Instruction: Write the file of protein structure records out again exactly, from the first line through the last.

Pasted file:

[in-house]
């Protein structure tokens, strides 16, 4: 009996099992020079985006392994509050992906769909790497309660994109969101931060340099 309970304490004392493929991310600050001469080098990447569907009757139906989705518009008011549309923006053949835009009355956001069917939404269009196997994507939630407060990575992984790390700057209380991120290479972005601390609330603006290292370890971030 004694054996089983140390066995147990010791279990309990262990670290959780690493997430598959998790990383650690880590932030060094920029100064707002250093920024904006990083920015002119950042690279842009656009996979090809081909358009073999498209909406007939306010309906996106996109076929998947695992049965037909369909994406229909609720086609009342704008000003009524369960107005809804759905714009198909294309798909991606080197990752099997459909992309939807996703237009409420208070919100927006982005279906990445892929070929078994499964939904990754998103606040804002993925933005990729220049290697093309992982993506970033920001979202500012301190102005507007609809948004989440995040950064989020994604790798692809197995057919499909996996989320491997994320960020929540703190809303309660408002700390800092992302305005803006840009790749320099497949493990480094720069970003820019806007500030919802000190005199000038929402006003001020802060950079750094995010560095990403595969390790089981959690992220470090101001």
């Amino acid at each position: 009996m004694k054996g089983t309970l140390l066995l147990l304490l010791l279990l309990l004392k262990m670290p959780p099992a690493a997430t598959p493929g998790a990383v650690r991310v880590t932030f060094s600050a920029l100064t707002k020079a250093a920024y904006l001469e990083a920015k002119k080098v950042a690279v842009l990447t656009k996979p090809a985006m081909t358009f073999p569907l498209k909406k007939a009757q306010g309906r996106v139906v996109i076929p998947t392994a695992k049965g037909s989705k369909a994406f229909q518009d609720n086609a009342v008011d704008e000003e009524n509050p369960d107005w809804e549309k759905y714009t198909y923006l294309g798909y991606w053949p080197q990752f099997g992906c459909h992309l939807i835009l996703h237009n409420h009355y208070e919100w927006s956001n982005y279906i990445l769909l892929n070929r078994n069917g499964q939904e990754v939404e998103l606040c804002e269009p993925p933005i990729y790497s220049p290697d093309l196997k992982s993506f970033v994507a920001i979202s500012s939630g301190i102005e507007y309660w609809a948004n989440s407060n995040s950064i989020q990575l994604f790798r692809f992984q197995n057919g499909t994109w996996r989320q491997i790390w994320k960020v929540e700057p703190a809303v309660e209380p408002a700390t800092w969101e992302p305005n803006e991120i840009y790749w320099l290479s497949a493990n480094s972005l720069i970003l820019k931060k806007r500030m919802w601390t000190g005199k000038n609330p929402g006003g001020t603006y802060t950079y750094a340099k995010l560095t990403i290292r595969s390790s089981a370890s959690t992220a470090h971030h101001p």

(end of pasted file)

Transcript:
[in-house]
């Protein structure tokens, strides 16, 4: 009996099992020079985006392994509050992906769909790497309660994109969101931060340099 309970304490004392493929991310600050001469080098990447569907009757139906989705518009008011549309923006053949835009009355956001069917939404269009196997994507939630407060990575992984790390700057209380991120290479972005601390609330603006290292370890971030 004694054996089983140390066995147990010791279990309990262990670290959780690493997430598959998790990383650690880590932030060094920029100064707002250093920024904006990083920015002119950042690279842009656009996979090809081909358009073999498209909406007939306010309906996106996109076929998947695992049965037909369909994406229909609720086609009342704008000003009524369960107005809804759905714009198909294309798909991606080197990752099997459909992309939807996703237009409420208070919100927006982005279906990445892929070929078994499964939904990754998103606040804002993925933005990729220049290697093309992982993506970033920001979202500012301190102005507007609809948004989440995040950064989020994604790798692809197995057919499909996996989320491997994320960020929540703190809303309660408002700390800092992302305005803006840009790749320099497949493990480094720069970003820019806007500030919802000190005199000038929402006003001020802060950079750094995010560095990403595969390790089981959690992220470090101001």
């Amino acid at each position: 009996m004694k054996g089983t309970l140390l066995l147990l304490l010791l279990l309990l004392k262990m670290p959780p099992a690493a997430t598959p493929g998790a990383v650690r991310v880590t932030f060094s600050a920029l100064t707002k020079a250093a920024y904006l001469e990083a920015k002119k080098v950042a690279v842009l990447t656009k996979p090809a985006m081909t358009f073999p569907l498209k909406k007939a009757q306010g309906r996106v139906v996109i076929p998947t392994a695992k049965g037909s989705k369909a994406f229909q518009d609720n086609a009342v008011d704008e000003e009524n509050p369960d107005w809804e549309k759905y714009t198909y923006l294309g798909y991606w053949p080197q990752f099997g992906c459909h992309l939807i835009l996703h237009n409420h009355y208070e919100w927006s956001n982005y279906i990445l769909l892929n070929r078994n069917g499964q939904e990754v939404e998103l606040c804002e269009p993925p933005i990729y790497s220049p290697d093309l196997k992982s993506f970033v994507a920001i979202s500012s939630g301190i102005e507007y309660w609809a948004n989440s407060n995040s950064i989020q990575l994604f790798r692809f992984q197995n057919g499909t994109w996996r989320q491997i790390w994320k960020v929540e700057p703190a809303v309660e209380p408002a700390t800092w969101e992302p305005n803006e991120i840009y790749w320099l290479s497949a493990n480094s972005l720069i970003l820019k931060k806007r500030m919802w601390t000190g005199k000038n609330p929402g006003g001020t603006y802060t950079y750094a340099k995010l560095t990403i290292r595969s390790s089981a370890s959690t992220a470090h971030h101001p």